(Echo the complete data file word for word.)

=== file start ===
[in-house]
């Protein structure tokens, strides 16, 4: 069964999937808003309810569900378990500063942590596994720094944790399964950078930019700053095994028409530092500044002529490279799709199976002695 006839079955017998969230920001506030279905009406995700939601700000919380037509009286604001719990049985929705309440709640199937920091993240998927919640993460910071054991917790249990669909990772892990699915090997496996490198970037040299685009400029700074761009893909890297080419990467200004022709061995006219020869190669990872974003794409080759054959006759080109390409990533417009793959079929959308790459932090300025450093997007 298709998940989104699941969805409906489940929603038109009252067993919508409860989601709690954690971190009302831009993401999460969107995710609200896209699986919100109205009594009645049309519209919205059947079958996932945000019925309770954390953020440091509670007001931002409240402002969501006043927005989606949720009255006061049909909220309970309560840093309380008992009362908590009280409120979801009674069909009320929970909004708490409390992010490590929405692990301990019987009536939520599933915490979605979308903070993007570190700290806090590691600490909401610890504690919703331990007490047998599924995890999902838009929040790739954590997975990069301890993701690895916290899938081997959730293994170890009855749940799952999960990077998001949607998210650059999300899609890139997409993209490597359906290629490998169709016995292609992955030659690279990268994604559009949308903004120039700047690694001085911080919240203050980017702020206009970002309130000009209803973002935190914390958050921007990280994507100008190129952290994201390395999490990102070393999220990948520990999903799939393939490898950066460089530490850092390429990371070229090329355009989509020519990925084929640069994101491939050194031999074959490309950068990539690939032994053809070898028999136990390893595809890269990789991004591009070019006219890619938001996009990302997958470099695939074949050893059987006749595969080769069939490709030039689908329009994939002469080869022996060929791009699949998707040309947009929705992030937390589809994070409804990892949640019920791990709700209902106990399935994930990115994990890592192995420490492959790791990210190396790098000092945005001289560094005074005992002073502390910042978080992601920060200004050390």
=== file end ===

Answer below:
[in-house]
């Protein structure tokens, strides 16, 4: 069964999937808003309810569900378990500063942590596994720094944790399964950078930019700053095994028409530092500044002529490279799709199976002695 006839079955017998969230920001506030279905009406995700939601700000919380037509009286604001719990049985929705309440709640199937920091993240998927919640993460910071054991917790249990669909990772892990699915090997496996490198970037040299685009400029700074761009893909890297080419990467200004022709061995006219020869190669990872974003794409080759054959006759080109390409990533417009793959079929959308790459932090300025450093997007 298709998940989104699941969805409906489940929603038109009252067993919508409860989601709690954690971190009302831009993401999460969107995710609200896209699986919100109205009594009645049309519209919205059947079958996932945000019925309770954390953020440091509670007001931002409240402002969501006043927005989606949720009255006061049909909220309970309560840093309380008992009362908590009280409120979801009674069909009320929970909004708490409390992010490590929405692990301990019987009536939520599933915490979605979308903070993007570190700290806090590691600490909401610890504690919703331990007490047998599924995890999902838009929040790739954590997975990069301890993701690895916290899938081997959730293994170890009855749940799952999960990077998001949607998210650059999300899609890139997409993209490597359906290629490998169709016995292609992955030659690279990268994604559009949308903004120039700047690694001085911080919240203050980017702020206009970002309130000009209803973002935190914390958050921007990280994507100008190129952290994201390395999490990102070393999220990948520990999903799939393939490898950066460089530490850092390429990371070229090329355009989509020519990925084929640069994101491939050194031999074959490309950068990539690939032994053809070898028999136990390893595809890269990789991004591009070019006219890619938001996009990302997958470099695939074949050893059987006749595969080769069939490709030039689908329009994939002469080869022996060929791009699949998707040309947009929705992030937390589809994070409804990892949640019920791990709700209902106990399935994930990115994990890592192995420490492959790791990210190396790098000092945005001289560094005074005992002073502390910042978080992601920060200004050390």